Daily Management Review

Coca-Cola To Sell Manufacturing and Distribution in the US


03/25/2016


Coca-Cola is looking for a new approach to the main issue of its business model: how to control the production and distribution without having to take them into possession.



Ben Franske
Ben Franske
After several years of very slow development, Coca-Cola intends to sell its assets in distribution and manufacturing in the United States. The company is going to focus on the much more profitable direction - production of concentrates.

Most likely, Coca-Cola had not planned such a sale, when bought a large bottling enterprise six years ago for $ 12.3 billion.

The company initially intended to convey trucks and warehouses to the franchisee, but still to preserve the bottling plants in property. Coca-Cola planned to close some enterprises and to modernize others. Generally, however, the company was set to keep some enterprises to quickly start manufacturing new products to meet rapidly changing demands of US consumers. This model was to simplify the direct dialogue between Coca-Cola and the major retailers.

However, Coca-Cola partners did not need trucks without production capacities. In September 2015, the company agreed to sell some of the plants in the United States, and in February this year, it announced that all factories will be sold.

The last two years, investors are becoming increasingly worried about Coca-Cola’s inability to achieve the planned profit. The company became a potential takeover target, the market rumored that Anheuser-Busch InBev may buy it in the coming years. Coca-Cola’s management realized that such a scenario must be avoided. Sale of assets would have a significant impact on business: revenues have declined from $ 44.3 billion in 2015 to $ 28.5 billion, but the operating margin would have increased from 23 to 34%. The staff would be reduced from 123 000 to 39 000.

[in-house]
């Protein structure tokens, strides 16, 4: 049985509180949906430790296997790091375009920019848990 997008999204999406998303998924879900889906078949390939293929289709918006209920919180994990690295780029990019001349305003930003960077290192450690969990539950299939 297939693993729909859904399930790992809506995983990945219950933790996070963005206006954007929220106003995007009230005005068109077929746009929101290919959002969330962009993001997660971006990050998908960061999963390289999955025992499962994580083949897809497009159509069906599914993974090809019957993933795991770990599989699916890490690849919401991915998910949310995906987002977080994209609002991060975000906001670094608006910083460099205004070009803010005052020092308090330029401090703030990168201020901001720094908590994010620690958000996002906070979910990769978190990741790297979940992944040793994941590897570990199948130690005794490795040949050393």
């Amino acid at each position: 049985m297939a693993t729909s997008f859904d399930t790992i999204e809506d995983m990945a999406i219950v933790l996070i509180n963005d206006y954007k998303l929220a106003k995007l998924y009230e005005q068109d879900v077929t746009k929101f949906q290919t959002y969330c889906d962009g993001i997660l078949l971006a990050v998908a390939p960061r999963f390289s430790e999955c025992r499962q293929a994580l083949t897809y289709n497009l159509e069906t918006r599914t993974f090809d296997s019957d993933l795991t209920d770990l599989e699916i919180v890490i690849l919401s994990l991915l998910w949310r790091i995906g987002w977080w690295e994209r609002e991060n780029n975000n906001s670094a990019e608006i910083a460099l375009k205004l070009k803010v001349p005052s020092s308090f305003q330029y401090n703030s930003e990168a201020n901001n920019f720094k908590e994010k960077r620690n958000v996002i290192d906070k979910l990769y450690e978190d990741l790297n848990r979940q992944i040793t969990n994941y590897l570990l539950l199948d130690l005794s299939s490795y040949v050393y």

Other large companies, such as Marriott International, Darden Restaurants and others are resorting to the sale of assets to optimizing business, too.

However, food companies generally prefer to work with distributors, but preserve their own production. PepsiCo has no plans to sell its largest bottling plants in the United States, acquired in 2010 for $ 7.8 billion.

Coca-Cola has traditionally preferred to work with small distributors - they better understand regional specificity. "Combination of national and local is beneficial for both parties", - says Sandy Douglas, head of North American Coca-Cola unit.

Coca-Cola has already achieved savings of $ 350 million per year through closing only about 10% of the bottling plants it owns.

Now Coca-Cola has 68 bottlers out of the 73 that existed in 2010. Among byers for remaining businesses are old Coca-Cola partners, including Coca-Cola Bottling Consolidated, Swire Pacific and Coca-Cola Bottling United.

source: wsj.com
 






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